Chatterjee, S., Yin, H., Nam, D., Li, Y. & Ma, K. Brain and muscle Arnt-like 1 promotes skeletal muscle regeneration through satellite cell expansion. Exp Cell Res 331, 200–210, https://doi.org/10.1016/j.yexcr.2014.08.041 (2015).
Chatterjee, S. et al. Brain and muscle Arnt-like 1 is a key regulator of myogenesis. J Cell Sci 126, 2213–2224, https://doi.org/10.1242/jcs.120519 (2013).
McDearmon, E. L. et al. Dissecting the functions of the mammalian clock protein BMAL1 by tissue-specific rescue in mice. Science 314, 1304–1308, https://doi.org/10.1126/science.1132430 (2006).
Crumbley, C. & Burris, T. P. Direct regulation of CLOCK expression by REV-ERB. PLoS One 6, e17290, https://doi.org/10.1371/journal.pone.0017290 (2011).
Welch, R. D. et al. Rev-Erb co-regulates muscle regeneration via tethered interaction with the NF-Y cistrome. Mol Metab 6, 703–714, https://doi.org/10.1016/j.molmet.2017.05.001 (2017).
Downes, M., Carozzi, A. J. & Muscat, G. E. Constitutive expression of the orphan receptor, Rev-erbA alpha, inhibits muscle differentiation and abrogates the expression of the myoD gene family. Mol Endocrinol 9, 1666–1678, https://doi.org/10.1210/mend.9.12.8614403 (1995).
Burke, L., Downes, M., Carozzi, A., Giguere, V. & Muscat, G. E. Transcriptional repression by the orphan steroid receptor RVR/Rev-erb beta is dependent on the signature motif and helix 5 in the E region: functional evidence for a biological role of RVR in myogenesis. Nucleic Acids Res 24, 3481–3489 (1996).
Kojetin, D., Wang, Y., Kamenecka, T. M. & Burris, T. P. Identification of SR8278, a synthetic antagonist of the nuclear heme receptor REV-ERB. ACS Chem Biol 6, 131–134, https://doi.org/10.1021/cb1002575 (2011).
Rybalka, E., Timpani, C. A., Cooke, M. B., Williams, A. D. & Hayes, A. Defects in mitochondrial ATP synthesis in dystrophin-deficient mdx skeletal muscles may be caused by complex I insufficiency. PLoS One 9, e115763, https://doi.org/10.1371/journal.pone.0115763 (2014).
Church, J. E. et al. Alterations in Notch signalling in skeletal muscles from mdx and dko dystrophic mice and patients with Duchenne muscular dystrophy. Exp Physiol 99, 675–687, https://doi.org/10.1113/expphysiol.2013.077255 (2014).
Bjornson, C. R. et al. Notch signaling is necessary to maintain quiescence in adult muscle stem cells. Stem Cells 30, 232–242, https://doi.org/10.1002/stem.773 (2012).
Kitamoto, T. & Hanaoka, K. Notch3 null mutation in mice causes muscle hyperplasia by repetitive muscle regeneration. Stem Cells 28, 2205–2216, https://doi.org/10.1002/stem.547 (2010).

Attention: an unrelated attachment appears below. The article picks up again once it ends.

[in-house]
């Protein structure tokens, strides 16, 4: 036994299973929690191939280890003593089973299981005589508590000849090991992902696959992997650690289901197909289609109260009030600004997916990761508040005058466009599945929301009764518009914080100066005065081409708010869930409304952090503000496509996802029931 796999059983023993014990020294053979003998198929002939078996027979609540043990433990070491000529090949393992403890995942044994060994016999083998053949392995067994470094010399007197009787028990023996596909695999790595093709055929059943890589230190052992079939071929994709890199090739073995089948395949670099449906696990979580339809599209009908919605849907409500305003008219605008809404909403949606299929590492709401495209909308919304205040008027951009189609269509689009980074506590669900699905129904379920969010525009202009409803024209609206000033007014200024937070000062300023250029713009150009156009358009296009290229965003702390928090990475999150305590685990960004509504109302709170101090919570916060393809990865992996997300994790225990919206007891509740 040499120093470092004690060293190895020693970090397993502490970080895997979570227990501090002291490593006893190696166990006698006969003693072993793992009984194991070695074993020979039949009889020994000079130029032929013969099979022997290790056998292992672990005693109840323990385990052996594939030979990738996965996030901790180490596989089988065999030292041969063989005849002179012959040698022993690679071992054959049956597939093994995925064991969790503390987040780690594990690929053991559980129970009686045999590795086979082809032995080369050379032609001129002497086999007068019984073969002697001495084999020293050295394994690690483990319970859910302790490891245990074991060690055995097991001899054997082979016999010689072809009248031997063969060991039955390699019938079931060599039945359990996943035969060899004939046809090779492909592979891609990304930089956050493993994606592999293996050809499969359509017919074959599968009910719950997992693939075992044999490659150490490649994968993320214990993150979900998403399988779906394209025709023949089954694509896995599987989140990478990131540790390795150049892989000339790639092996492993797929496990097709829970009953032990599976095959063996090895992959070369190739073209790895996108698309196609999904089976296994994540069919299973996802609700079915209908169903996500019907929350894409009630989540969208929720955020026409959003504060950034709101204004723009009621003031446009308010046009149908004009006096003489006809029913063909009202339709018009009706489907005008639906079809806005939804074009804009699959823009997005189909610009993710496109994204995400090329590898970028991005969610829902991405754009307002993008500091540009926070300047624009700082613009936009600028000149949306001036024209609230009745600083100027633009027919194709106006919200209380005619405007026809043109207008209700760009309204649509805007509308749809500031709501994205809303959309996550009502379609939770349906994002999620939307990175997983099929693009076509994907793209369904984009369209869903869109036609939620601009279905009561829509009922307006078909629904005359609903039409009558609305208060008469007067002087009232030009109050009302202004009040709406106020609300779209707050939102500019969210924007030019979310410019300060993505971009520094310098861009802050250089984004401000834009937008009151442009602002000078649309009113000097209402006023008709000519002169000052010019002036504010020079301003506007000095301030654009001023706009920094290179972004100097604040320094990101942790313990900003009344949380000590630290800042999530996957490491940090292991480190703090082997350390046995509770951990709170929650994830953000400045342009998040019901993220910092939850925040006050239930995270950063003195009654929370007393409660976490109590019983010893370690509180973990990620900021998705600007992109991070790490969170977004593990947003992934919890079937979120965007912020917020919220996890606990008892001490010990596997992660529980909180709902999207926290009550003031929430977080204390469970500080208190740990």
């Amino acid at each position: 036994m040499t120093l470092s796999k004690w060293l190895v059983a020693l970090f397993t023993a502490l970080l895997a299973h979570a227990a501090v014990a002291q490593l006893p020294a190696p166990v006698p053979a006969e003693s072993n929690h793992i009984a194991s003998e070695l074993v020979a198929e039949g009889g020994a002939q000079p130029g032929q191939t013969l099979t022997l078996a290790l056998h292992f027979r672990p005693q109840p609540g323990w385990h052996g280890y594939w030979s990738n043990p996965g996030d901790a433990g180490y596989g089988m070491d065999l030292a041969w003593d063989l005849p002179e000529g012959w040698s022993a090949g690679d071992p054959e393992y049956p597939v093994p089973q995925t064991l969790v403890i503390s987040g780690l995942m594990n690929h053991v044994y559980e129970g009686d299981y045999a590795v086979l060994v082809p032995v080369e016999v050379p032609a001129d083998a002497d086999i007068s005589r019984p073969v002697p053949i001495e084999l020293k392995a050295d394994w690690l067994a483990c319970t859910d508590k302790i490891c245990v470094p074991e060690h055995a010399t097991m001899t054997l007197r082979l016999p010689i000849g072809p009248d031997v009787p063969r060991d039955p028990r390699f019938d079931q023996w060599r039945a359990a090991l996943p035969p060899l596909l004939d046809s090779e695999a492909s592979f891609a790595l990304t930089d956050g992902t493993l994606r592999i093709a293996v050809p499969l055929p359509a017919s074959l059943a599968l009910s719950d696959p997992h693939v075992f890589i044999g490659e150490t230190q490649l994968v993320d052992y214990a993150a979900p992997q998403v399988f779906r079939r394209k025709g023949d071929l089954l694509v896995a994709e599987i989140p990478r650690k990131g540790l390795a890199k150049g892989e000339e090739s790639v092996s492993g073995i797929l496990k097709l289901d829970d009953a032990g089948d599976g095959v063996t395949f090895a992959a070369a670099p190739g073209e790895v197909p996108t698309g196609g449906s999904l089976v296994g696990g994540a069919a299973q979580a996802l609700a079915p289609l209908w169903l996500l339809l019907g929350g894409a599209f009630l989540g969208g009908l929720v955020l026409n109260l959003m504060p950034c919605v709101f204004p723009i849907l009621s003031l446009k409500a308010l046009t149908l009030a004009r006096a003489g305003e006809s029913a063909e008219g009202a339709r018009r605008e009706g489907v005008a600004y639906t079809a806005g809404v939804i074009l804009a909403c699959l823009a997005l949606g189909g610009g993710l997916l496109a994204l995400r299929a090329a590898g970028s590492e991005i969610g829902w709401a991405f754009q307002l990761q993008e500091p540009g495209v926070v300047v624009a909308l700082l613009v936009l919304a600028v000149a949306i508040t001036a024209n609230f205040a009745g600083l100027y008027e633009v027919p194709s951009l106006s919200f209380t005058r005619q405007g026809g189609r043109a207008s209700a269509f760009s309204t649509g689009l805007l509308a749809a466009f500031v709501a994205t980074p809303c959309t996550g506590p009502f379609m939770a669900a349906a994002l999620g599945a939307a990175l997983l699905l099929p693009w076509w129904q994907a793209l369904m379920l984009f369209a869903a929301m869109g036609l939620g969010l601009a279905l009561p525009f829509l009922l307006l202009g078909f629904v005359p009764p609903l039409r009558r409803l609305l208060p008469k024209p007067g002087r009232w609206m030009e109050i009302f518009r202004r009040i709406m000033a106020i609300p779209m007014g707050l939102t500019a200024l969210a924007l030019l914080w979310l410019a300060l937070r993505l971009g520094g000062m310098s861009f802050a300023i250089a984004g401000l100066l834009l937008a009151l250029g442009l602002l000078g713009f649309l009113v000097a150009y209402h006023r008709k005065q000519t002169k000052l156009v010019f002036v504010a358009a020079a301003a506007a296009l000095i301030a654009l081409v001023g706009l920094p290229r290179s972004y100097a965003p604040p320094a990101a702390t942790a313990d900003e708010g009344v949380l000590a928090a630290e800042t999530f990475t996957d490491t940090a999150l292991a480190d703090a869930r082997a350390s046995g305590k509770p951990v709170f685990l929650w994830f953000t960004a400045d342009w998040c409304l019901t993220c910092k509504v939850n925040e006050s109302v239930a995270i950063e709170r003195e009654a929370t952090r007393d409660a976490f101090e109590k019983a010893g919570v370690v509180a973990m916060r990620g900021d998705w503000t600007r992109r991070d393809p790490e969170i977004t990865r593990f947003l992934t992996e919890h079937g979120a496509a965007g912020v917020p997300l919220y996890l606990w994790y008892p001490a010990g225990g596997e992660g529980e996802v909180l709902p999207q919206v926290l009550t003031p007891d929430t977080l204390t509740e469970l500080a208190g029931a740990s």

Rudolf, A. et al. beta-Catenin Activation in Muscle Progenitor Cells Regulates Tissue Repair. Cell Rep 15, 1277–1290, https://doi.org/10.1016/j.celrep.2016.04.022 (2016).
von Maltzahn, J., Chang, N. C., Bentzinger, C. F. & Rudnicki, M. A. Wnt signaling in myogenesis. Trends Cell Biol 22, 602–609, https://doi.org/10.1016/j.tcb.2012.07.008 (2012).
Huraskin, D. et al. Wnt/beta-catenin signaling via Axin2 is required for myogenesis and, together with YAP/Taz and Tead1, active in IIa/IIx muscle fibers. Development 143, 3128–3142, https://doi.org/10.1242/dev.139907 (2016).
Parisi, A. et al. APC is required for muscle stem cell proliferation and skeletal muscle tissue repair. J Cell Biol 210, 717–726, https://doi.org/10.1083/jcb.201501053 (2015).
Figeac, N. & Zammit, P. S. Coordinated action of Axin1 and Axin2 suppresses beta-catenin to regulate muscle stem cell function. Cell Signal 27, 1652–1665, https://doi.org/10.1016/j.cellsig.2015.03.025 (2015).
von Maltzahn, J., Renaud, J. M., Parise, G. & Rudnicki, M. A. Wnt7a treatment ameliorates muscular dystrophy. Proc Natl Acad Sci USA 109, 20614–20619, https://doi.org/10.1073/pnas.1215765109 (2012).
Tanaka, S., Terada, K. & Nohno, T. Canonical Wnt signaling is involved in switching from cell proliferation to myogenic differentiation of mouse myoblast cells. J Mol Signal 6, 12, https://doi.org/10.1186/1750-2187-6-12 (2011).
Le Grand, F., Jones, A. E., Seale, V., Scime, A. & Rudnicki, M. A. Wnt7a activates the planar cell polarity pathway to drive the symmetric expansion of satellite stem cells. Cell Stem Cell 4, 535–547, https://doi.org/10.1016/j.stem.2009.03.013 (2009).
Cirillo, F. et al. Activation of the hypoxia-inducible factor 1alpha promotes myogenesis through the noncanonical Wnt pathway, leading to hypertrophic myotubes. FASEB J 31, 2146–2156, https://doi.org/10.1096/fj.201600878R (2017).
Han, X. H., Jin, Y. R., Seto, M. & Yoon, J. K. A WNT/beta-catenin signaling activator, R-spondin, plays positive regulatory roles during skeletal myogenesis. J Biol Chem 286, 10649–10659, https://doi.org/10.1074/jbc.M110.169391 (2011).
Otto, A. et al. Canonical Wnt signalling induces satellite-cell proliferation during adult skeletal muscle regeneration. J Cell Sci 121, 2939–2950, https://doi.org/10.1242/jcs.026534 (2008).
Seale, P., Polesskaya, A. & Rudnicki, M. A. Adult stem cell specification by Wnt signaling in muscle regeneration. Cell Cycle 2, 418–419 (2003).
Bonaldo, P. & Sandri, M. Cellular and molecular mechanisms of muscle atrophy. Dis Model Mech 6, 25–39, https://doi.org/10.1242/dmm.010389 (2013).
Bodine, S. C. & Baehr, L. M. Skeletal muscle atrophy and the E3 ubiquitin ligases MuRF1 and MAFbx/atrogin-1. Am J Physiol Endocrinol Metab 307, E469–484, https://doi.org/10.1152/ajpendo.00204.2014 (2014).